These realities are triggering major changes in strategies among chip makers who are chasing the 16-bit market. By now, demand for the new microprocessors was supposed to be exploding. Because these newest microprocessors operate far faster than older designs and can address far more memory, Intel and the other microprocessor makers assumed that there would be no contest once their customers were ready to choose the electronic "brains" for such new products as word processors, communications gear, robots, and small computers. To them, counting on older 8-bit microprocessors to match the performance of 16-bit chips would be like expecting a car with a four-cylinder engine to match the power of one with a V8.
Despite these advantages, worldwide sales last year of 16-bit microprocessors and their associated support chips were only fractionally ahead of 1980 -- up from $63 million to $65 million, a long way from earlier forecasts of a $250 million market in 1981. At Intel, the alarm began clanging about 18 months ago. Dave House, general manager of Intel's microprocessor and development systems divisions, recalls that "we had to go to a crisis mode to find out what our customers' problems were."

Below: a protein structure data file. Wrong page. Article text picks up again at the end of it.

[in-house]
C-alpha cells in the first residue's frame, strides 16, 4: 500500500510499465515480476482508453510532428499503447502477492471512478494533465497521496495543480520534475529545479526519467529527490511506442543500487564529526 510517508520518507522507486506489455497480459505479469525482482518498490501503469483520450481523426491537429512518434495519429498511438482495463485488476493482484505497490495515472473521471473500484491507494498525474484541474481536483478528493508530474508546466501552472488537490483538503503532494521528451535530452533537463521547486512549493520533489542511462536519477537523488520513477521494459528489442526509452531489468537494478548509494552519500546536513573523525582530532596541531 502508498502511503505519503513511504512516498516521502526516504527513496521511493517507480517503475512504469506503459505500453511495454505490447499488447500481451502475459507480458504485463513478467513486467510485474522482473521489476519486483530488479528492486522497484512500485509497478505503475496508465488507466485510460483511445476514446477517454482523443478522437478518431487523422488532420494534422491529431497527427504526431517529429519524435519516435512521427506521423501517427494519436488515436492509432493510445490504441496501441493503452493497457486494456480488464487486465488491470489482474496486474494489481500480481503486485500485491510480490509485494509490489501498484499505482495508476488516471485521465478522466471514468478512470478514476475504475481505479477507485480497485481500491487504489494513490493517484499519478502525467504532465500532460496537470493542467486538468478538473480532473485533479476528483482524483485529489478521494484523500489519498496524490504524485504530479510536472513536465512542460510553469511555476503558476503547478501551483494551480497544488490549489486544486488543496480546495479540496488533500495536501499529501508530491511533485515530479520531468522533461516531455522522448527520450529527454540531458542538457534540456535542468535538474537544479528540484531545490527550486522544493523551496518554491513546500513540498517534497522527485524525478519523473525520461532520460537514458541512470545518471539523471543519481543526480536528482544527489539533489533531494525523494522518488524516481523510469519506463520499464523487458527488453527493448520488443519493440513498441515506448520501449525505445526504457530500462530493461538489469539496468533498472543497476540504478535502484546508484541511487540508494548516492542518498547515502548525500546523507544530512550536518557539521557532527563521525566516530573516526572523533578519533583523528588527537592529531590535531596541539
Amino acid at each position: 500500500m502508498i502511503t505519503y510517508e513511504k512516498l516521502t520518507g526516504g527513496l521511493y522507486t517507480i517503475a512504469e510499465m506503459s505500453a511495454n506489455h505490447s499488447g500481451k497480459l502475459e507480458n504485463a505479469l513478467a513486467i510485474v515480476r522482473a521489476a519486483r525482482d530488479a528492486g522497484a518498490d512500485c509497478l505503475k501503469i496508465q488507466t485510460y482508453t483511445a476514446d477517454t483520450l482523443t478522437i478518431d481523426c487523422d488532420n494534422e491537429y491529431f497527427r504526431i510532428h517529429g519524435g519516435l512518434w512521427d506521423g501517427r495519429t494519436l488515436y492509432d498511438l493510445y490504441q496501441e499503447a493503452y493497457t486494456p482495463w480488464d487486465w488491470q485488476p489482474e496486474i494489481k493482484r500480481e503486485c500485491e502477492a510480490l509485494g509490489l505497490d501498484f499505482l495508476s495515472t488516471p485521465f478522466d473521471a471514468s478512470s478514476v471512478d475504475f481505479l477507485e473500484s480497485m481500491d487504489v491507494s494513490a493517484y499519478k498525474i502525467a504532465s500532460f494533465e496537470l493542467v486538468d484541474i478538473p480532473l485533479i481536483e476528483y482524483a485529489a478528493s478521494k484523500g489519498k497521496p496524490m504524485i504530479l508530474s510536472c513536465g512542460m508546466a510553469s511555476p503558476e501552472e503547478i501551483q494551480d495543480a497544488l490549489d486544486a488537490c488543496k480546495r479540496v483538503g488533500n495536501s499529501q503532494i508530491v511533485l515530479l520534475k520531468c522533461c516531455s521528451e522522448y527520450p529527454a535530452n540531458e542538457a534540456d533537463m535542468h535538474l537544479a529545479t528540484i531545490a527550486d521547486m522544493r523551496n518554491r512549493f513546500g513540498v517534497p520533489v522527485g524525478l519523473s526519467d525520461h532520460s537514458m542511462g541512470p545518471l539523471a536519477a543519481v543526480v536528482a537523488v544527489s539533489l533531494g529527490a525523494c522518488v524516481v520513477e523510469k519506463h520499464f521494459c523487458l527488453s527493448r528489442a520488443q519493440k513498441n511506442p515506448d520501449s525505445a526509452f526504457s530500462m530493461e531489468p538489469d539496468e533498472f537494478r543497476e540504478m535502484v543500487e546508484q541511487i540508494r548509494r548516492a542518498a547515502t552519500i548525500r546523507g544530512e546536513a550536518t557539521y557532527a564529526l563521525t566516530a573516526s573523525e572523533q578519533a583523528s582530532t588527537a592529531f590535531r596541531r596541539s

Intel found that it had grossly underestimated the extent of help that its customers needed. The company had anticipated that developing 16-bit applications would cost users unprecedented amounts of money and effort, so Intel had planned to spend an eye-popping $200 million to develop application aids. But it found that these efforts were not nearly enough. "Customers needed higher-level tools than we originally imagined," admits House. "This is the fourth year since we introduced the 8086, and our new development tools are just now coming along."
"We all overestimated the ability of the market to absorb 16-bit technology," acknowledges Amaury Piedra, vice-president for international business at Zilog, the first company to unveil a second-generation design to compete with Intel. In spite of the technical excellence of its Z8000 chip, however, Zilog today has less than 7% of sales of second-generation units. "Until last year, we did not provide as much software support and development tools as we should have," concedes Bernard V. Vonderschmitt, general manager for components at Zilog. "Engineers who have designed equipment around 8-bit microprocessor systems are generally comfortable with them and are reluctant to use the newer 16-bit devices."